The foregoing conclusion is not in conflict with the decisions in the Thomas, Bender, and Valentine cases cited above and is in line with our recent decision in People v. Bernard, 28 Cal.2d 207, 169 P.2d 636, where substantially similar instructions were given but were held not to have been prejudicial. In that case it was shown without conflict that the killing was committed in the perpetration of a robbery and by means of lying in wait. There, as here, the undisputed facts showed that the murder was murder of the first degree (Pen. Code,s 189). It therefore appears appropriate to conclude here with the concluding language found in the Bernard case at page 640 of 169 P.2d: ‘* * * Where the facts impel a conviction of murder of the first degree * * * and do not admit upon any view of the evidence of a finding other than of murder of the first degree, there is no occasion whatsoever to give instructions as to the differences between the degrees of murder. Hence, although the instructions as to such differences were manifestly erroneous, the errors cannot have prejudiced the appealing defendant.’ See, also, People v. Peterson, Cal.Sup., 173 P.2d 11; People v. Honeycutt, Cal.Sup., 172 P.2d 698; People v. Dorman, 28 Cal.2d 846, 172 P.2d 686.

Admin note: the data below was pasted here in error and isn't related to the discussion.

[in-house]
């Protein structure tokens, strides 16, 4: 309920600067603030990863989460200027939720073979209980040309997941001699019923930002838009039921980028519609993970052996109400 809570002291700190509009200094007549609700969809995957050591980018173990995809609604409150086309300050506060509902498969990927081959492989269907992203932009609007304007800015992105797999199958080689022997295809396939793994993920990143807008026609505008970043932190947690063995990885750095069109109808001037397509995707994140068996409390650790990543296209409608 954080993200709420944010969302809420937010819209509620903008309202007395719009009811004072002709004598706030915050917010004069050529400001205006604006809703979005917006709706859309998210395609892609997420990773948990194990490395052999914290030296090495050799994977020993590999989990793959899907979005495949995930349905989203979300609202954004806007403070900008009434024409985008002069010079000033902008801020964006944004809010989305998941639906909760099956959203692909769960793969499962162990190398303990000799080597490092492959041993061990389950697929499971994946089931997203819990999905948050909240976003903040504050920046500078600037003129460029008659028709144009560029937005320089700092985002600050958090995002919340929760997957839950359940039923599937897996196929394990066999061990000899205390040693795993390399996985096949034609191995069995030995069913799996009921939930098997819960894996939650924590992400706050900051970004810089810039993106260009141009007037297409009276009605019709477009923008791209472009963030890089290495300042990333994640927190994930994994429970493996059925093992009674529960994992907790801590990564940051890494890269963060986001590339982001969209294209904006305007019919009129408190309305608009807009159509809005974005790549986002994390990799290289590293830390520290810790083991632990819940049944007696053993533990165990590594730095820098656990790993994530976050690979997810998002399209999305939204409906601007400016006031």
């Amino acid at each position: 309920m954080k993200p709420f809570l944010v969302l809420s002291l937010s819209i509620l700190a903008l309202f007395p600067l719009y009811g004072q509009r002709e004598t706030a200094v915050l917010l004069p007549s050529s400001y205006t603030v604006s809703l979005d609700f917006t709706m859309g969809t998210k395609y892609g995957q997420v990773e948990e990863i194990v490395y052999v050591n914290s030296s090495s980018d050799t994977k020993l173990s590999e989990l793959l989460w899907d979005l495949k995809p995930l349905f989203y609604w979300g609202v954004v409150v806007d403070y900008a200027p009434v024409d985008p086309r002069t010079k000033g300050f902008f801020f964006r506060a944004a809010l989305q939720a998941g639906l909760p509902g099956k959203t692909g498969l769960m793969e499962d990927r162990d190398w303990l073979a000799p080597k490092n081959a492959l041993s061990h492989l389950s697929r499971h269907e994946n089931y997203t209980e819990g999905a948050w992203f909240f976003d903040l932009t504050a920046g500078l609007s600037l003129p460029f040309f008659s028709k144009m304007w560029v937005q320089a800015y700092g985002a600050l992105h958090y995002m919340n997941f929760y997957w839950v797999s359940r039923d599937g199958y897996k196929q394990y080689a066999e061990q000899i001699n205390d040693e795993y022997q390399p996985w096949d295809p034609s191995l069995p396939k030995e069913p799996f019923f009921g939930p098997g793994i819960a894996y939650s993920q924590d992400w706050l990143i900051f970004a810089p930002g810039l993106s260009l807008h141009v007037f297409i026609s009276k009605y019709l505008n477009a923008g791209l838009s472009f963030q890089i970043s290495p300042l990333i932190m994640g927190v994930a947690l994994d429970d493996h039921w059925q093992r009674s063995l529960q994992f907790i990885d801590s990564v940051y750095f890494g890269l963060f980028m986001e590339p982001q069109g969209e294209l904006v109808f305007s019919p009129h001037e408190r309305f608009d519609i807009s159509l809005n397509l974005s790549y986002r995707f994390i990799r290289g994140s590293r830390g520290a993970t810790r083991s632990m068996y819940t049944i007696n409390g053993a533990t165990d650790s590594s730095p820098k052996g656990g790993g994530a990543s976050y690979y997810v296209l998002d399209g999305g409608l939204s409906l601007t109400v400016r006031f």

The judgment is affirmed.
As I read the record in this case, the challenged instructions did not prejudice the defendant and, for that reason, I concur in the affirmance of the judgment.
I dissent. It is an unwarranted invasion of the province of the jury to hold that defendant was not prejudiced by the erroneous charge merely because, in the opinion of a majority of this court, the evidence ‘leaves no doubt whatever that the murder committed by defendant was murder of the first degree.’ The fact that concededly the evidence ‘was sufficient to sustain a verdict of murder in the first degree’ is beside the point. Whether upon that evidence defendant should have been adjudged guilty of first degree murder or of a lesser crime, or acquitted, was for the jury and the jury alone to say. it is not within the power of a trial court, even upon uncontradicted evidence, to direct a verdict of guilty in a criminal case, nor is it within the power of an appellate court to direct such a verdict by indirection. Yet the majority opinion does just that in its conclusion that ‘As we view the uncontradicted evidence presented, the jury could not properly have arrived at any verdict other than a verdict finding defendant guilty of murder of the first degree, and the only real question presented for the jury's determination was that of the penalty to be imposed. We therefore conclude that the error in the challenged instructions, dealing with the subject of the degrees of the murder, may not be treated as prejudicial.’